When Clark oared back to get me, Tess finally proved that she can swim.  She didn’t like it, but she doggie paddled along the dingy.  Maybe she’s a Labrador after all!  Bottom line: That dog doesn’t like to be separated from her peeps!

When we were all back on the boat I heated up some soup and chili while the kids played catch and release with little Pacific Cod.  After dinner we played Apples to Apples and an incredibly biased trivia game called Beat the Parents.  The kids creamed us.

Clark was a hero and took Tess to shore one more time before bed – careful not to let her swim and get completely drenched this time – while the kids and I geared up the cabin for bed.  It was a rainy night and we were grateful for the dry cabin, despite the wet dog smell.  We even broke out Mr. Buddy to help stay warm!

The kids slept great, but Tess was a mess.  She is used to cuddling up with the kids at home and didn’t take kindly to being restricted to the floor.  She was wet, stinky, and miserable!


The next morning we woke to thicker fog and initially planned to head back early, but the skies cleared and we went exploring instead.  We left Shotgun Cove and drove through new territory – part of Culross Passage to Long Bay.  There were some narrow passages and it’s really best that I stayed down in the cabin, because I would have been a nervous wreck (okay, more of a nervous wreck) had I seen the charts in live time!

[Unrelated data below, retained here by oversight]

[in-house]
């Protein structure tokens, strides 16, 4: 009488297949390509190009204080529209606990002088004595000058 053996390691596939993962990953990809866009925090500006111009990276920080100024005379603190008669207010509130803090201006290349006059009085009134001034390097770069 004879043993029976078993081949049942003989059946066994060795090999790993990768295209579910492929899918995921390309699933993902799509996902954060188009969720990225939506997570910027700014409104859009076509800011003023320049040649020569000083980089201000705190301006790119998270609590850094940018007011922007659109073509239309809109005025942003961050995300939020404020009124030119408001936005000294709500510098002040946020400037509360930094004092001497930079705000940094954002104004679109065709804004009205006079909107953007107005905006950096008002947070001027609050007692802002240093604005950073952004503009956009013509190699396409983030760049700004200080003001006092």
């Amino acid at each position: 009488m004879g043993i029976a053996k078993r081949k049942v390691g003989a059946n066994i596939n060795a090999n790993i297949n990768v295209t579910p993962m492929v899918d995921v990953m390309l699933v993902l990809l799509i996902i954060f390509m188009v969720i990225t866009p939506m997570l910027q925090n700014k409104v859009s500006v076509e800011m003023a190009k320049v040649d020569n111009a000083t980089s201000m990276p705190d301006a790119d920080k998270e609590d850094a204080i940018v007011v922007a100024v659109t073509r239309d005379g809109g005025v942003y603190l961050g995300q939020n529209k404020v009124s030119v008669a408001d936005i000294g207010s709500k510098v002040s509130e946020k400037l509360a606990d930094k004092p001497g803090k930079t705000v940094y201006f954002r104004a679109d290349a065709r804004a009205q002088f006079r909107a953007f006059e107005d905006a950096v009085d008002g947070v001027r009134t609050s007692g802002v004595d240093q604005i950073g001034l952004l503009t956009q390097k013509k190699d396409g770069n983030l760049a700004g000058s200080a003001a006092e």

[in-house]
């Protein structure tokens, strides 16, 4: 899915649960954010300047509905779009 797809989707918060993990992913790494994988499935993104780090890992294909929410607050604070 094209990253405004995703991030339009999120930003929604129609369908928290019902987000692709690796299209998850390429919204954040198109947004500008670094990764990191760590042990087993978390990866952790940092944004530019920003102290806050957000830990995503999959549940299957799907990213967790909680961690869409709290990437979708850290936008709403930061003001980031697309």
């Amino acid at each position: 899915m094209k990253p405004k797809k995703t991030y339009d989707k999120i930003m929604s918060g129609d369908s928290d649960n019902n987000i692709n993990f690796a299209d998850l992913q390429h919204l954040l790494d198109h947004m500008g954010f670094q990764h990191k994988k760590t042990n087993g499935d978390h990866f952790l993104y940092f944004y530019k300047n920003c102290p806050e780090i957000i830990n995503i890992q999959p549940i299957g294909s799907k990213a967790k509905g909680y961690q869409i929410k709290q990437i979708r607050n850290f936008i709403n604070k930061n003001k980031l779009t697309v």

We saw some seals in Long Bay – one was perched on a rock like a giant white smiley face.  Probably happy to see the sun!

Clark and the kids went to shore to explore some waterfalls in Long Bay.  Tess ate a fish and lots of grass, and before they knew it she had vomited 13 times.  Clark thinks it happened too fast to be from the fish, so we are hoping it wasn’t sea sickness.  She threw up two more times on the boat deck and it was almost entirely grass.  We hope this was a one time fluke!


On the way back to our shrimp pots at Shotgun Cove we saw a few porpoise!  They were our first.  They didn’t play in our wake, but hopefully next time!